UNC-Wilmington and UNC-Pembroke are still assessing damage and haven’t set a date for students to return after Hurricane Florence.
Many public university campuses, including N.C. A&T, N.C. Central, N.C. State, UNC-Chapel Hill, UNC-Charlotte, UNC-Greensboro and Winston-Salem State, were closed Monday but said they would reopen for classes on Tuesday. Several were already operating normally.
Others will resume instruction later this week. East Carolina University plans to start classes Wednesday, with dorms opening on Tuesday. Appalachian State students are also expected to resume classes Wednesday.
Fayetteville State University said it would start classes on Monday, Sept. 24, but students should not return until Sept. 23.
Similarly, seven of the state’s 58 community colleges won’t reopen this week — Brunswick, Cape Fear, Carteret, Coastal Carolina, Craven, Fayetteville Technical Community College and Pamlico, according to community college system spokesman Brian Long. More than 30 were closed Monday but most planned to be up and running this week.
The problems are more severe for UNCW and UNCP, which are campuses in areas with flooding and without power.
UNC-Pembroke will remain closed through at least Wednesday but possibly longer. The university instructed students not to return until they have been notified that it’s safe to do so.
UNC-Wilmington posted a message Monday saying the campus would not reopen this week; a firm date for reopening has not been set, but reports of the semester being canceled are false, the university stressed.
University officials in Wilmington also are trying to dispel rumors on social media that the campus was heavily damaged, including a dire description of the science building, Dobo Hall, losing its roof. The university said the building had sustained damage, “but not irreversible damage,” according to a post on Facebook Sunday.
“Remember that rumors of campus or city damage, open or closed roadways, or our reopening should not be considered fact,” the university’s Facebook page continued Monday. “We can stand behind only the messaging sent via campus email or posted on the university’s Facebook feed or on this temporary homepage. We are not yet in a position to respond to individual questions about campus status or the potential impact on our academic calendar.”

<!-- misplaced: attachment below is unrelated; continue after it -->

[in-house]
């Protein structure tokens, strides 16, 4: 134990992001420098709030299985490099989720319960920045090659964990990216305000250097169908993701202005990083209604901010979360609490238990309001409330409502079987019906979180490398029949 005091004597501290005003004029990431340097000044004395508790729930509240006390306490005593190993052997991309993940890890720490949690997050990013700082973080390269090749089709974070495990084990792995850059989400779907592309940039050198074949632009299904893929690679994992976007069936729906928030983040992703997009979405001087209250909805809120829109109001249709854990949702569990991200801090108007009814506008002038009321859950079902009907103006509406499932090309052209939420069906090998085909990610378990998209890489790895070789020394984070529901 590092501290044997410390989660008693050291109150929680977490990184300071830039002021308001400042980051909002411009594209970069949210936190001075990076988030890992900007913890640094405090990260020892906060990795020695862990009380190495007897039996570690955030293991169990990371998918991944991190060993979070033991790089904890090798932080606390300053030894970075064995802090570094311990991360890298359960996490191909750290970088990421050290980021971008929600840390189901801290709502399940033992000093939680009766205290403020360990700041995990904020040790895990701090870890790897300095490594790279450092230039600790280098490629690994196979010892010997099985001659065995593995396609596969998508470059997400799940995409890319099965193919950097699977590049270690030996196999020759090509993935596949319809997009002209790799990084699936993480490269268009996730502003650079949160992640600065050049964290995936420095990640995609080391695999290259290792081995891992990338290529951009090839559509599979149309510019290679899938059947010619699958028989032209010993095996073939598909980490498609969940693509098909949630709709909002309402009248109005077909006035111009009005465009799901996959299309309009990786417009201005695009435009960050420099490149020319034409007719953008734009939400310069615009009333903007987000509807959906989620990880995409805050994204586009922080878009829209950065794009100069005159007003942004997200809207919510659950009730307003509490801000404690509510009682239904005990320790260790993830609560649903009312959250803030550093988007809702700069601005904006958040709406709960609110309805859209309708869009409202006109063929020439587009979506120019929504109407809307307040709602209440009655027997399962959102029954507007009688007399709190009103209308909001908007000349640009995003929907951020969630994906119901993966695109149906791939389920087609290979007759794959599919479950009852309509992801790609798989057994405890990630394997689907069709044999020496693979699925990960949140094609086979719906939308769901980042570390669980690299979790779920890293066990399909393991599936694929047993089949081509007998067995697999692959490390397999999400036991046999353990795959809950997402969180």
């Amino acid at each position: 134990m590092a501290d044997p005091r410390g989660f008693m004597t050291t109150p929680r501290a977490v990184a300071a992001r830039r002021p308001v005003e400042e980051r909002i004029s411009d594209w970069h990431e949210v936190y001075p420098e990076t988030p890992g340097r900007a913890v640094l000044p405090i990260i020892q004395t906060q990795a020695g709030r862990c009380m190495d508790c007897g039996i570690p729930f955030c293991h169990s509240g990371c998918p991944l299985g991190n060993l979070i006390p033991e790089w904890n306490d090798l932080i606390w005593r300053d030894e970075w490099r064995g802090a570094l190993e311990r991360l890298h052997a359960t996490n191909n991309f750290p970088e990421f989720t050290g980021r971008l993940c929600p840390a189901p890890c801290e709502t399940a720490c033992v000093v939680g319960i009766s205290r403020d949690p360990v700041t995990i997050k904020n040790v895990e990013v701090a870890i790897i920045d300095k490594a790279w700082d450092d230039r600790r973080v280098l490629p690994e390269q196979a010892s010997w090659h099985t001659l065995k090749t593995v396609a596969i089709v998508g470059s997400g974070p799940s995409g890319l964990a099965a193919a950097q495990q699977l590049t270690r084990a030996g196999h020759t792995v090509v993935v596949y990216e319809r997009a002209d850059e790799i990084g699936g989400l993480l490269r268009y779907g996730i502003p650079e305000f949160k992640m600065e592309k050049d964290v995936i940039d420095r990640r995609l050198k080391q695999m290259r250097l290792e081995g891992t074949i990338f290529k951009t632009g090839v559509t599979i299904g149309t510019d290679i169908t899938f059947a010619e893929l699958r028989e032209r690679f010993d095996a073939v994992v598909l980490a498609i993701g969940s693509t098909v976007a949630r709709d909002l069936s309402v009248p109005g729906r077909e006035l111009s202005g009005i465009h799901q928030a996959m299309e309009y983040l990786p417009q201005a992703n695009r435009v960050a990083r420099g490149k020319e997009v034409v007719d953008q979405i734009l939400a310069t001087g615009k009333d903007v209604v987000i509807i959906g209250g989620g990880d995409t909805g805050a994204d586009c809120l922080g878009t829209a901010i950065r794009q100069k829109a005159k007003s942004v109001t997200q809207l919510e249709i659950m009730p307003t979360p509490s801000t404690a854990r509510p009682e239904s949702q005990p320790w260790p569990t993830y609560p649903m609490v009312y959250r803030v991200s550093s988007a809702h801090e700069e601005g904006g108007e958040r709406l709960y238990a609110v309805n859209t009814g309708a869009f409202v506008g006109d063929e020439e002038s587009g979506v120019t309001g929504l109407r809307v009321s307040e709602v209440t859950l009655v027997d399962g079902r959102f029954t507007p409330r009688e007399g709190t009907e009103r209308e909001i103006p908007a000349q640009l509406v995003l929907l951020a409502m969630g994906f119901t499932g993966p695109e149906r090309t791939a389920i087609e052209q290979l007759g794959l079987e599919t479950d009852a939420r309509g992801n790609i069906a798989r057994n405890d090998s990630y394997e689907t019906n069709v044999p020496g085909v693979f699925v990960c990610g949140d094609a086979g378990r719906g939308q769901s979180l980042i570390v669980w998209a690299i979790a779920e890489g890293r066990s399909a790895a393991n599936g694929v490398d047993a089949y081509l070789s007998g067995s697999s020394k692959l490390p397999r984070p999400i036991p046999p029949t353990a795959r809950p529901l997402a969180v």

Because car travel across North Carolina is still dangerous in many places, universities said they would be flexible with students who can’t make it back to campus on time. Gov. Roy Cooper warned motorists Monday to stay off the highways as much as possible, especially roads south of U.S. 64, as rivers crest in the coming days.
UNCP Chancellor Robin Cummings wrote in an online update Monday that a large part of his campus was covered with standing water. The flood is receding, he said. UNCP has been used as a staging ground for first responders from Colorado and Oklahoma, as well as North Carolina.
“This road to recovery will be long, and no doubt challenging at times, but working together, we will see it through,” Cummings’ message said.
In a blog on the UNC system’s Hurricane Florence website, UNC President Margaret Spellings said she had reached out to U.S. Education Secretary Betsy DeVos for special flexibility, just as the University of Houston had done last year after Hurricane Harvey.
That could mean an increase in financial aid for families affected by the storm or alternatives for making up lost academic time, she wrote. It could also allow the system to shift some students to other campuses in the UNC system.
“We’re exploring all available options if needed to ensure that students can stay on-track to graduate, from providing access to courses through UNC Online to placing students at non-affected UNC System institutions,” Spellings wrote.
UNCW’s Facebook page brimmed with supportive comments from students and families, with one suggesting that parents’ weekend be turned in to a campuswide cleanup.
University of Houston tweeted to UNCW: “We are thinking of you today, Seahawks! Stay together, stay strong and you will endure.”